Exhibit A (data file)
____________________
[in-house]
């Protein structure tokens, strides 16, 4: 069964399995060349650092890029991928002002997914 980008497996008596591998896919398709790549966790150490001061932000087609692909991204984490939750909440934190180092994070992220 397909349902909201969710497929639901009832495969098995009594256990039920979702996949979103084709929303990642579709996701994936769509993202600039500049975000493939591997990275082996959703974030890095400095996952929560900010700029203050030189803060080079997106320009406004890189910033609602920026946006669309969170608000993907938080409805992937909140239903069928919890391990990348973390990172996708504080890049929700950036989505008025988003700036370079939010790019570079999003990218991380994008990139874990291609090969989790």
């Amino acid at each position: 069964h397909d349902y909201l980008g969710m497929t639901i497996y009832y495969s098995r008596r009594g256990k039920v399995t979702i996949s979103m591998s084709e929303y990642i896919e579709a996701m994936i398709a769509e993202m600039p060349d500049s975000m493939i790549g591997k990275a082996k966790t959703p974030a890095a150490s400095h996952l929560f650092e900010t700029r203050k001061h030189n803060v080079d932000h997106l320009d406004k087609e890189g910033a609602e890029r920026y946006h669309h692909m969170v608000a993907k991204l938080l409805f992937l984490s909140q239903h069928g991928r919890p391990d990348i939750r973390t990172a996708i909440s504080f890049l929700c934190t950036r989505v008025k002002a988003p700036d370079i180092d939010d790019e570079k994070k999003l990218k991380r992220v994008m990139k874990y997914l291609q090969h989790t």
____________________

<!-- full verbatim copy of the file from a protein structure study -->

[in-house]
């Protein structure tokens, strides 16, 4: 069964399995060349650092890029991928002002997914 980008497996008596591998896919398709790549966790150490001061932000087609692909991204984490939750909440934190180092994070992220 397909349902909201969710497929639901009832495969098995009594256990039920979702996949979103084709929303990642579709996701994936769509993202600039500049975000493939591997990275082996959703974030890095400095996952929560900010700029203050030189803060080079997106320009406004890189910033609602920026946006669309969170608000993907938080409805992937909140239903069928919890391990990348973390990172996708504080890049929700950036989505008025988003700036370079939010790019570079999003990218991380994008990139874990291609090969989790």
């Amino acid at each position: 069964h397909d349902y909201l980008g969710m497929t639901i497996y009832y495969s098995r008596r009594g256990k039920v399995t979702i996949s979103m591998s084709e929303y990642i896919e579709a996701m994936i398709a769509e993202m600039p060349d500049s975000m493939i790549g591997k990275a082996k966790t959703p974030a890095a150490s400095h996952l929560f650092e900010t700029r203050k001061h030189n803060v080079d932000h997106l320009d406004k087609e890189g910033a609602e890029r920026y946006h669309h692909m969170v608000a993907k991204l938080l409805f992937l984490s909140q239903h069928g991928r919890p391990d990348i939750r973390t990172a996708i909440s504080f890049l929700c934190t950036r989505v008025k002002a988003p700036d370079i180092d939010d790019e570079k994070k999003l990218k991380r992220v994008m990139k874990y997914l291609q090969h989790t």